When I’m pushing that trolley though, that’s when I feel least safe. It’s a good feeling to be standing reasonably upright and walking much like everyone else, but my “badge of office” - my walking stick – is out of sight. I’m no longer visibly disabled in everyone’s eyes. I look “normal” then, so the little accommodations from other people that help me manage are nowhere to be seen. I’m playing by the same rules. I’m expected to rush around like everyone else, to put up with being barged and jostled, to be hassled at the checkout whilst I struggle to pick up items from the bottom of the trolley and get them on the conveyor. Then there's the dirty looks from the cashier when they have to slow down or pause shoving my items past the laser whilst I carefully pack my shopping away.

The times I feel most disabled, the least safe and the most under threat, are when people expect more of me than I’m capable of. Humans can be remarkably intolerant of someone who is just a fraction too slow, or needs to think a little longer than everyone else. The majority are perfectly decent and more than willing to help or be patient when they see me leaning on my stick, but when I put it out of sight it’s like a switch has been flicked that turns the kindness and humility off in a flash. I’m no longer a middle aged man with a mobility problem, I’m an annoying, frustration – a slowcoach, a ditherer – an inconvenience to all.

That’s when I feel the most disabled – when I am judged by the same standards as everyone else and found to be lacking. The expectations of me may be unrealistic, but without my stick to signal to everyone to go into “Disability Accommodation Mode” I can be treated as a pariah. It can be highly unsettling at times how rude, aggressive, even threatening people can be when you don’t meet their expectations of “normal” without conforming to their vision of how a disabled person should look. I have personally been told I was “tricking” people into acting inappropriately by not giving out overt visual signals that I have a physical disability.

That brings me to the second aspect of my life that has made me feel disabled. I am Autistic. Unlike most Autistic people of my age I have known since childhood of the reason for my cognitive differences and have watched as academic, medical and social understanding of autism and it’s separation from the accepted norm has proliferated. There is still a long way to go, particularly in the realms of public awareness and acceptance, but there is no doubt that there has been progress. For over a decade I didn’t meet or hear of anyone like me – considered Autistic yet not further limited by Intellectual Disabilities, Epilepsy or “Problem Behaviours”. I undoubtedly thought about and perceived the world quite differently from almost all of my peers, but the lack of any accepted knowledge of how to deal with someone of my distinctive nature left me in the position of being an anomaly. I was not just a fish out of water, I was a fish on the wrong planet, and a desert planet at that. I had to adapt to survive so I set about gathering the tools I would need to build myself a system to facilitate social respiration. Over my teens and early twenties I studied human behaviour and fabricated a series of strategies, of disguises and characters that allowed me to bluff my way through and stay in education, then employment. They were always being refined and were far from foolproof, but by the time I was approaching thirty years of age they were pretty effective. This was also the time that I was first able to make contact with others like myself amongst early adopters of the World Wide Web.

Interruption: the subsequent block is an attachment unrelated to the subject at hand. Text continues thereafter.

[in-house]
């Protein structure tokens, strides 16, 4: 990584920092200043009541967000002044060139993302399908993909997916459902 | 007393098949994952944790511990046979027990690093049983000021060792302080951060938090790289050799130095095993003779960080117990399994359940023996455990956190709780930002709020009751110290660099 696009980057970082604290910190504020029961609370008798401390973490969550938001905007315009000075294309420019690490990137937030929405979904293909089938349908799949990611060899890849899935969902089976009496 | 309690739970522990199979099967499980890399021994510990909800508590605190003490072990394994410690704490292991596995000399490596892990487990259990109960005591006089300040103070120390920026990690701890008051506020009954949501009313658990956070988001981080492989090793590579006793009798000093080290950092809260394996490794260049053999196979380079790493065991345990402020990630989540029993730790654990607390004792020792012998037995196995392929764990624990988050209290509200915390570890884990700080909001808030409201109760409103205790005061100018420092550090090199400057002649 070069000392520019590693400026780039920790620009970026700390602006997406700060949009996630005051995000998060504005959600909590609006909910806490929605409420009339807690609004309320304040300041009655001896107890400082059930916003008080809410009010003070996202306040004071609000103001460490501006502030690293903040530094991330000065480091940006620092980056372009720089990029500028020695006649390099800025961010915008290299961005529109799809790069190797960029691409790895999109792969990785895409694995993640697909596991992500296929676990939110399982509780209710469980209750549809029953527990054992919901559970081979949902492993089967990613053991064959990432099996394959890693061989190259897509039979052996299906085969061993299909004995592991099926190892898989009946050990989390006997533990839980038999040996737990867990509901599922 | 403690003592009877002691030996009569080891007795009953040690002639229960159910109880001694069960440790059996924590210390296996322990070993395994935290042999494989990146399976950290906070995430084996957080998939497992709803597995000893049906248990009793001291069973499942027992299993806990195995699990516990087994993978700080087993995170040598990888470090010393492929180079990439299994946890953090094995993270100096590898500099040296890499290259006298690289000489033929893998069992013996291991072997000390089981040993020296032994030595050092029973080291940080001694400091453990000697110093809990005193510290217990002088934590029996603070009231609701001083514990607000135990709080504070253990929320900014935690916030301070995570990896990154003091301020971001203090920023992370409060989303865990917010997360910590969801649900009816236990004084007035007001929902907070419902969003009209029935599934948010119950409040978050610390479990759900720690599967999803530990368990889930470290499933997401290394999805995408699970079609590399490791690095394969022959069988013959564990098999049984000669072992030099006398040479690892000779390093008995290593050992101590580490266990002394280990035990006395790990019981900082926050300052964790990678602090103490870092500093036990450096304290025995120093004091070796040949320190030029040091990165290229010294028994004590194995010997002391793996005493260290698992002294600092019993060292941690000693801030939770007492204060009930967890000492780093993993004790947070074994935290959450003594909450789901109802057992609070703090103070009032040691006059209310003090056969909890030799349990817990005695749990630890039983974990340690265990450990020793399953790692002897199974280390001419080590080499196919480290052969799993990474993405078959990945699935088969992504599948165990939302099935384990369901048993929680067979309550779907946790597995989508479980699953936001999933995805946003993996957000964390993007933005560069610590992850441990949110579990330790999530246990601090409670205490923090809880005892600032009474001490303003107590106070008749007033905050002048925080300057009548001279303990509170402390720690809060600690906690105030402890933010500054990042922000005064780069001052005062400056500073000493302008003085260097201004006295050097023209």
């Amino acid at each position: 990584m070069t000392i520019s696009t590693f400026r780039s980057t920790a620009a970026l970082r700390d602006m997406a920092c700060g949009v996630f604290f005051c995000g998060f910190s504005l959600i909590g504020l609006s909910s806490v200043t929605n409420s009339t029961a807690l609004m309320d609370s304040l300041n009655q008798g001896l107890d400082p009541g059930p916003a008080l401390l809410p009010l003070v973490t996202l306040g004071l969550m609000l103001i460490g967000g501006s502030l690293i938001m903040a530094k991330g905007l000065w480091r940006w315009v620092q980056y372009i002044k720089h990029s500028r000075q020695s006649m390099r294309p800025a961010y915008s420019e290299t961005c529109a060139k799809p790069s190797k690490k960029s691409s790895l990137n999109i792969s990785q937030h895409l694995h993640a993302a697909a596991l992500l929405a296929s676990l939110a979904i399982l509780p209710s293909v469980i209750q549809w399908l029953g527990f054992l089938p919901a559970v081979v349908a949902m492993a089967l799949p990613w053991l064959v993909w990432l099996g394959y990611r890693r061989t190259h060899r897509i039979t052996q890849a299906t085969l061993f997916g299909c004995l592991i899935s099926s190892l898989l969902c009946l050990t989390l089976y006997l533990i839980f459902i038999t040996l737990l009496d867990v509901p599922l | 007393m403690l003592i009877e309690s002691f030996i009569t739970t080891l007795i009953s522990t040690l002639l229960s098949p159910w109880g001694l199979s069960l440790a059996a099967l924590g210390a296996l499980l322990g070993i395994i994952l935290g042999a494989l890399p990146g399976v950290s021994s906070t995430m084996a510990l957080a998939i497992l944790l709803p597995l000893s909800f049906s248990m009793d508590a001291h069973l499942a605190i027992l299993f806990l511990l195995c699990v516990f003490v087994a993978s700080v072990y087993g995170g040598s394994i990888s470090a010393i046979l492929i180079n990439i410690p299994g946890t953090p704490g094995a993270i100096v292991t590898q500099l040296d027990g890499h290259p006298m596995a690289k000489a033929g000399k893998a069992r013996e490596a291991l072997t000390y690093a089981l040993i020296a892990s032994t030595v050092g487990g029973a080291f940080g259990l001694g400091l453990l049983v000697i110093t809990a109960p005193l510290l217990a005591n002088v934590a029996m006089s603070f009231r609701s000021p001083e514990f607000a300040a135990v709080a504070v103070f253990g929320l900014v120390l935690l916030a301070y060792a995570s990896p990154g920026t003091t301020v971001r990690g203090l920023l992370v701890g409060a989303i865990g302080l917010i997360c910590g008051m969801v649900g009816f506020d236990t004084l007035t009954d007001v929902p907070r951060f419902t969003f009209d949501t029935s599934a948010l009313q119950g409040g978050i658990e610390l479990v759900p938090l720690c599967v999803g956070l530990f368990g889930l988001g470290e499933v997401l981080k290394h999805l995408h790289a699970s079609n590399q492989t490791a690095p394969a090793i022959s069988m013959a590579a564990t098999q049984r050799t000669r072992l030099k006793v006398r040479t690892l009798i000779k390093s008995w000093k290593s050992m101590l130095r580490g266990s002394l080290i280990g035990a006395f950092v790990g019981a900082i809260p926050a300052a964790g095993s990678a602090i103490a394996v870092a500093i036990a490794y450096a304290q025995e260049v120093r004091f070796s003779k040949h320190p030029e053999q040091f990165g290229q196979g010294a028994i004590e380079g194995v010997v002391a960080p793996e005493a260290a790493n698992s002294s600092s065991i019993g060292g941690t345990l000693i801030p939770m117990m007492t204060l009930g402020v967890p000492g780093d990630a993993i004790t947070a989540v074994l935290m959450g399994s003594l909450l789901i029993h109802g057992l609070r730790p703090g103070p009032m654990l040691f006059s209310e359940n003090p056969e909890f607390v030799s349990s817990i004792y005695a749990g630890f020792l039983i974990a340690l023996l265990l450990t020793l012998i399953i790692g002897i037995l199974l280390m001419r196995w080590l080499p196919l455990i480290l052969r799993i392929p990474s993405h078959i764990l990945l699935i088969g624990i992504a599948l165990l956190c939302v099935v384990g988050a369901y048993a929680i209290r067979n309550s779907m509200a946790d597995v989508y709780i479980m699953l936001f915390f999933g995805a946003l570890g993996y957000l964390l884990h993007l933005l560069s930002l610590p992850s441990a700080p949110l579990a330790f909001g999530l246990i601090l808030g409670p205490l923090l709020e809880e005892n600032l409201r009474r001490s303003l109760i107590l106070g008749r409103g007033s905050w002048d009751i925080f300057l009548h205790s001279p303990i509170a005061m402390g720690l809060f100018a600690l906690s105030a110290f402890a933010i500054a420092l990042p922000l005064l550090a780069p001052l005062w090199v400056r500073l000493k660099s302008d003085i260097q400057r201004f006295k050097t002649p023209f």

Whilst a small number of us had known of the reason for their differences for some time, like myself, the majority had received their diagnoses within the previous few years. All of us recognised that our ways of dealing with our social disconnections had common themes. Whether we had known why we were different or not, we had all been aware of our separation from the crowd since childhood and had devised similar strategies for going unnoticed. Very few of us had even attempted to challenge the status quo and those who did had failed. There was a bitter undercurrent of resentment amongst our community. We were distributed all over the world, never likely to meet in person and yet it was clear that many of us felt marginalised in the same ways wherever we lived. Clearly we were all intelligent, communicative people when talking to others like us, so why couldn’t we be accepted the same way by the rest of “Neurotypical” society?